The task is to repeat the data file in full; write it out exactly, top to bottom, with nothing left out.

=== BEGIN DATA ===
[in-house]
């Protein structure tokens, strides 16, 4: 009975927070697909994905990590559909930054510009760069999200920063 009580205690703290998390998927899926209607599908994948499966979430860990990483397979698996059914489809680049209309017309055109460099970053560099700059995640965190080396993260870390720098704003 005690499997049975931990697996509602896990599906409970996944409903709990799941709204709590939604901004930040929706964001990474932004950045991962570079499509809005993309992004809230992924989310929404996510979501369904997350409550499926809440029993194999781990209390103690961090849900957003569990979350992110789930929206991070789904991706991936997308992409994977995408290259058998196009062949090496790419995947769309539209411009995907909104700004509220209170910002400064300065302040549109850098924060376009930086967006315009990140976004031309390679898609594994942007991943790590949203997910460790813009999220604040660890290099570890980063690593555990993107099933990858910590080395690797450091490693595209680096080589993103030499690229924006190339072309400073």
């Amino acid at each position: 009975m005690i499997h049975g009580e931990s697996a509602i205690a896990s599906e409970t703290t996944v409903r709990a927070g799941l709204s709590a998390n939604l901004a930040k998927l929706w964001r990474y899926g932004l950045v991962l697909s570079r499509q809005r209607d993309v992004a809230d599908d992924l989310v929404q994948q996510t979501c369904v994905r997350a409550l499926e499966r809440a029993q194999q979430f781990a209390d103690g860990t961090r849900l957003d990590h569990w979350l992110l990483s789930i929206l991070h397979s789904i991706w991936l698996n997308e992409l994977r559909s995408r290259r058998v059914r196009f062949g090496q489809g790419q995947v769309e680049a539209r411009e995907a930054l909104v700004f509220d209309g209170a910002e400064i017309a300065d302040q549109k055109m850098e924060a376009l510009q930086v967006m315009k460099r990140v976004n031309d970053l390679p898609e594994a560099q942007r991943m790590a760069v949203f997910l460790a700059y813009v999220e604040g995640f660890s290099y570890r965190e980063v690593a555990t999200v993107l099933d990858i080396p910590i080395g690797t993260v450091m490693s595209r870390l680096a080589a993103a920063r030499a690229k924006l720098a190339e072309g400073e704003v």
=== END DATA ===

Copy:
[in-house]
């Protein structure tokens, strides 16, 4: 009975927070697909994905990590559909930054510009760069999200920063 009580205690703290998390998927899926209607599908994948499966979430860990990483397979698996059914489809680049209309017309055109460099970053560099700059995640965190080396993260870390720098704003 005690499997049975931990697996509602896990599906409970996944409903709990799941709204709590939604901004930040929706964001990474932004950045991962570079499509809005993309992004809230992924989310929404996510979501369904997350409550499926809440029993194999781990209390103690961090849900957003569990979350992110789930929206991070789904991706991936997308992409994977995408290259058998196009062949090496790419995947769309539209411009995907909104700004509220209170910002400064300065302040549109850098924060376009930086967006315009990140976004031309390679898609594994942007991943790590949203997910460790813009999220604040660890290099570890980063690593555990993107099933990858910590080395690797450091490693595209680096080589993103030499690229924006190339072309400073």
């Amino acid at each position: 009975m005690i499997h049975g009580e931990s697996a509602i205690a896990s599906e409970t703290t996944v409903r709990a927070g799941l709204s709590a998390n939604l901004a930040k998927l929706w964001r990474y899926g932004l950045v991962l697909s570079r499509q809005r209607d993309v992004a809230d599908d992924l989310v929404q994948q996510t979501c369904v994905r997350a409550l499926e499966r809440a029993q194999q979430f781990a209390d103690g860990t961090r849900l957003d990590h569990w979350l992110l990483s789930i929206l991070h397979s789904i991706w991936l698996n997308e992409l994977r559909s995408r290259r058998v059914r196009f062949g090496q489809g790419q995947v769309e680049a539209r411009e995907a930054l909104v700004f509220d209309g209170a910002e400064i017309a300065d302040q549109k055109m850098e924060a376009l510009q930086v967006m315009k460099r990140v976004n031309d970053l390679p898609e594994a560099q942007r991943m790590a760069v949203f997910l460790a700059y813009v999220e604040g995640f660890s290099y570890r965190e980063v690593a555990t999200v993107l099933d990858i080396p910590i080395g690797t993260v450091m490693s595209r870390l680096a080589a993103a920063r030499a690229k924006l720098a190339e072309g400073e704003v």